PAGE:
Colorado’s rough-and-tumble politics firearm-liberty group Rocky Mountain Gun Owners is headed back to court. It is suing the secretary of state’s office and nonprofit Colorado Ethics Watch to keep the identities of its donors secret, even after stipulating in court documents that it has violated state campaign-finance-disclosure laws.
In a release sent out Monday touting the lawsuit, RMGO argued that state laws are unconstitutional.
“The current law essentially legalizes government ordered identity theft of citizens who want to take part in the political process,” director Dudley Brown said. “We believe the law … violates the public’s First Amendment right to free speech and participation in elections.”
The legal battle turns around Republican Party primary battles fought this past spring and summer. RMGO teamed with anti-abortion Colorado Campaign for Life to send mailers attacking candidates in the races who they alleged were soft on gun rights and “apathetic to the unborn.” Colorado Ethics Watch filed a complaint with the secretary of state pointing out that the cost of the mailers topped the $1,000 threshold that organizations must disclose when the money has been spent to influence a race within 30 days of the election.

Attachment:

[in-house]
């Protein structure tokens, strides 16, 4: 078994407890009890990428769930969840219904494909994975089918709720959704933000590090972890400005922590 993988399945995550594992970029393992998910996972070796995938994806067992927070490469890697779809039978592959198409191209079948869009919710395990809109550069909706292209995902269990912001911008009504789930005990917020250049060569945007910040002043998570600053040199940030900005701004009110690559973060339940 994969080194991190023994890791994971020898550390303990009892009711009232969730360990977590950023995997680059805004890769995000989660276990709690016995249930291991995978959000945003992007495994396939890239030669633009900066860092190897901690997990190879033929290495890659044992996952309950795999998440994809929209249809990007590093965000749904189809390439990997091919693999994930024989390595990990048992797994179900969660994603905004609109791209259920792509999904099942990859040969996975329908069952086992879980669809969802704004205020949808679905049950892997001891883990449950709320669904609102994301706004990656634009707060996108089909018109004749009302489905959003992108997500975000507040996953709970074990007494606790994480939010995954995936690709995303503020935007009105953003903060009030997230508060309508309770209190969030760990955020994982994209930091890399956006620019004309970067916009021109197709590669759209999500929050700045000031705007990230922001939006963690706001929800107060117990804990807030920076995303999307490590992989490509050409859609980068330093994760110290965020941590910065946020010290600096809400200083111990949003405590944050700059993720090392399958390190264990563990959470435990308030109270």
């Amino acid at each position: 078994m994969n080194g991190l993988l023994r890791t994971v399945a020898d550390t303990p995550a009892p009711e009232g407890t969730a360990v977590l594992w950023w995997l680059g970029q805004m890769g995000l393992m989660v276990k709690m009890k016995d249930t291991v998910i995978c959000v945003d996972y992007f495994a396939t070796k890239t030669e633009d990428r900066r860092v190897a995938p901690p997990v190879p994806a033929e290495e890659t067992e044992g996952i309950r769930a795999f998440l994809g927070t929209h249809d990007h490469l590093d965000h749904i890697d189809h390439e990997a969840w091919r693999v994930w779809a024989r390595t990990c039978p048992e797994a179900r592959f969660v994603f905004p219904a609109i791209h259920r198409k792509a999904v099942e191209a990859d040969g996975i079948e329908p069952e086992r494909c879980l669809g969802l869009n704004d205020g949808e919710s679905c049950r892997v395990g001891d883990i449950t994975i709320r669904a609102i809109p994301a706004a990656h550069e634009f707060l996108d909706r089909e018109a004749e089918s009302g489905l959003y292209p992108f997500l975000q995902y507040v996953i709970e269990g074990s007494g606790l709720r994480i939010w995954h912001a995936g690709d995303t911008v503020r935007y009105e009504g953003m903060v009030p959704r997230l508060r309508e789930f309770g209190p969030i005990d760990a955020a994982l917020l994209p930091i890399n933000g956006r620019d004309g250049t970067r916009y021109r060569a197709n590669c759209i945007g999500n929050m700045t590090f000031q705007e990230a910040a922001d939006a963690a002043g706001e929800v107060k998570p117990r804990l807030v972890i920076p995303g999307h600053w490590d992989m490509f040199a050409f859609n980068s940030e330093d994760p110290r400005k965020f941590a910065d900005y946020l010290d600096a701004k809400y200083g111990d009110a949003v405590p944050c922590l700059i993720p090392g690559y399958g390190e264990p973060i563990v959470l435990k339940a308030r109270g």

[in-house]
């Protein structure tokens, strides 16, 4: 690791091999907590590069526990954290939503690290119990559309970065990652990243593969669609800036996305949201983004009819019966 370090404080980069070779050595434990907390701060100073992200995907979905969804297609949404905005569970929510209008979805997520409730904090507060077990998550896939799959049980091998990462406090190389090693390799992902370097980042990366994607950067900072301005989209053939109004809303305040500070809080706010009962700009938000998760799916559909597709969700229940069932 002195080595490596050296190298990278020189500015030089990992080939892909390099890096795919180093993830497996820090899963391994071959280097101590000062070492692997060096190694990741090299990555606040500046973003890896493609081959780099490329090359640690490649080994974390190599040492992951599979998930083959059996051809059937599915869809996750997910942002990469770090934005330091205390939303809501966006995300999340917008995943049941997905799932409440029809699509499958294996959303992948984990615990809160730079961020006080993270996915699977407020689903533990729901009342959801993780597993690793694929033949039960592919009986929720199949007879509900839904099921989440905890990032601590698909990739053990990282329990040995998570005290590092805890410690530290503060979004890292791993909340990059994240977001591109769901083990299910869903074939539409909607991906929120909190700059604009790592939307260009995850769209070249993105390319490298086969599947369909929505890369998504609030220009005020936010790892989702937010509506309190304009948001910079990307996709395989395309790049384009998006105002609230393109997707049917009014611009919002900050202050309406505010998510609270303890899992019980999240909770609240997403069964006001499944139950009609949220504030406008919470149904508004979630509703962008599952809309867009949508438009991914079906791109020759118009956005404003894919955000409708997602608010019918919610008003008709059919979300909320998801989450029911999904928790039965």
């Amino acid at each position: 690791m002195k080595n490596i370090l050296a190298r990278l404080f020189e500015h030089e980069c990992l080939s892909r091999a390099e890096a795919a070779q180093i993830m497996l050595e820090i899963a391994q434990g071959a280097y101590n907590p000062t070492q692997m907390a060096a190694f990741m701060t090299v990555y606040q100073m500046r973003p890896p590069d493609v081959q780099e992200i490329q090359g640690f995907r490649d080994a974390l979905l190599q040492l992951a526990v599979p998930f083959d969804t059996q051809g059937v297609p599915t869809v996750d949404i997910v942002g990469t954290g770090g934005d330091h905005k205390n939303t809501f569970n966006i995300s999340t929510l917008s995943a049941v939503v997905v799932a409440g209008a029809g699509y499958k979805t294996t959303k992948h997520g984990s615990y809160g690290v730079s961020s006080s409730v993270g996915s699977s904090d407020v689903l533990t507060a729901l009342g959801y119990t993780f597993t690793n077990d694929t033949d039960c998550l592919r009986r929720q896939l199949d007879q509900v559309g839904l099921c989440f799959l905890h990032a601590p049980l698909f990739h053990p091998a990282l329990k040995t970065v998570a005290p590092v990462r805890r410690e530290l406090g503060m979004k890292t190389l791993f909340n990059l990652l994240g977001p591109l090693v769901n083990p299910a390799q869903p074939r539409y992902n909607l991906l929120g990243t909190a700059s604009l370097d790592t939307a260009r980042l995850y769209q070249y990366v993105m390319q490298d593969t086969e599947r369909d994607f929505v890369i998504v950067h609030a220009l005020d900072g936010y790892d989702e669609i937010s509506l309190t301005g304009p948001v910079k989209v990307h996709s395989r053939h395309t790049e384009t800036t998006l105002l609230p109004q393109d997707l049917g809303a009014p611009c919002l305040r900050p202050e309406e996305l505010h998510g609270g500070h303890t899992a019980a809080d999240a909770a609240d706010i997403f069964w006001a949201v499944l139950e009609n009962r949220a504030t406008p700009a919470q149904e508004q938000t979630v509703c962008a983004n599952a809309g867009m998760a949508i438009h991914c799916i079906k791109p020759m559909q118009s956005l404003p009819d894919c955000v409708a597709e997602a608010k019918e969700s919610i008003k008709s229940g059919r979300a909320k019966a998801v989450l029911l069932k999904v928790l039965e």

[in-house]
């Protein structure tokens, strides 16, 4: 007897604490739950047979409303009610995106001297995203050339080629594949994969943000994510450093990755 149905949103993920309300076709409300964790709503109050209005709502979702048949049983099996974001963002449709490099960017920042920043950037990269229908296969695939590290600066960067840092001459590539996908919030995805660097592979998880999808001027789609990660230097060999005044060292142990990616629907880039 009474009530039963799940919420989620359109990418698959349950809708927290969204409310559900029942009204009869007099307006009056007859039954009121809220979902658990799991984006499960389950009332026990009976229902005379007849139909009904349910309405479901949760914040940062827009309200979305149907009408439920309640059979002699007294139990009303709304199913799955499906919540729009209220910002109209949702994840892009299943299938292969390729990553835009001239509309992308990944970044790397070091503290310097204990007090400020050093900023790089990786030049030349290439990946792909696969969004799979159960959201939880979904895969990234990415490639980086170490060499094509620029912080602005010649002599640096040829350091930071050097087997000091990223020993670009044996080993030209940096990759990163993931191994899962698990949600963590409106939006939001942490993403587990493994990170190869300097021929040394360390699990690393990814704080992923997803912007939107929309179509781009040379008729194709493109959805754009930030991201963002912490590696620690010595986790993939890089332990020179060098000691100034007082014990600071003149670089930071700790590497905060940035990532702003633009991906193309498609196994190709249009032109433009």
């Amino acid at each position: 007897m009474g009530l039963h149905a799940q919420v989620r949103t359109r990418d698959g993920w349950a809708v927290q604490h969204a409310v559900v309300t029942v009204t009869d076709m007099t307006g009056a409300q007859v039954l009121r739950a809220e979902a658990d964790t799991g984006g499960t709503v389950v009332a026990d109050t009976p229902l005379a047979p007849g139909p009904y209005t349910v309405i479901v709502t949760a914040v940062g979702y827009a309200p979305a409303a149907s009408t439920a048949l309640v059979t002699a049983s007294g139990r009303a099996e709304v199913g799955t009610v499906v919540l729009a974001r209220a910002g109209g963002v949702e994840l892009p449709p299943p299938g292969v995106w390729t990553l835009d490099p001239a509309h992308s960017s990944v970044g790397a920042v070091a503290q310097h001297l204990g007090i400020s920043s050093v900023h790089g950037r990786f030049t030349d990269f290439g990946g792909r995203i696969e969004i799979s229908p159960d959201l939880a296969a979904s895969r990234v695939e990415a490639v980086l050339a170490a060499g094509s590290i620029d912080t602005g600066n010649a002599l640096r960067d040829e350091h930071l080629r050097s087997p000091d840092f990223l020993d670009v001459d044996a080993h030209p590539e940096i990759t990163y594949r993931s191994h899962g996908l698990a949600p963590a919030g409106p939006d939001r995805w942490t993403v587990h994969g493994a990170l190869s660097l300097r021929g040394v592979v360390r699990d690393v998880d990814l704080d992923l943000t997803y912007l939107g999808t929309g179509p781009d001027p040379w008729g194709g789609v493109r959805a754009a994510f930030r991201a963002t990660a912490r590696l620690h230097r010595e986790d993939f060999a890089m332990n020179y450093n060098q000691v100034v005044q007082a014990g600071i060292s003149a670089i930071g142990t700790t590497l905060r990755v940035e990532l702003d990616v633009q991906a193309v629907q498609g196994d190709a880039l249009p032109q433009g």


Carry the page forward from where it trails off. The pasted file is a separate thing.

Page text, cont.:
Ethics Watch director Luis Toro said he has yet to see the RMGO complaint, but he seemed to take it as an attention-getting and futile move.
“We filed an airtight case against RMGO and Colorado Campaign for Life for failing to disclose electioneering communications. … In fact, RMGO and CCL have stipulated to the essential facts of the case. So we view this as a desperate attempt to avoid the consequences for failing to file disclosures required by Colorado law.”
Read the RMGO release and the court stipulation documents below.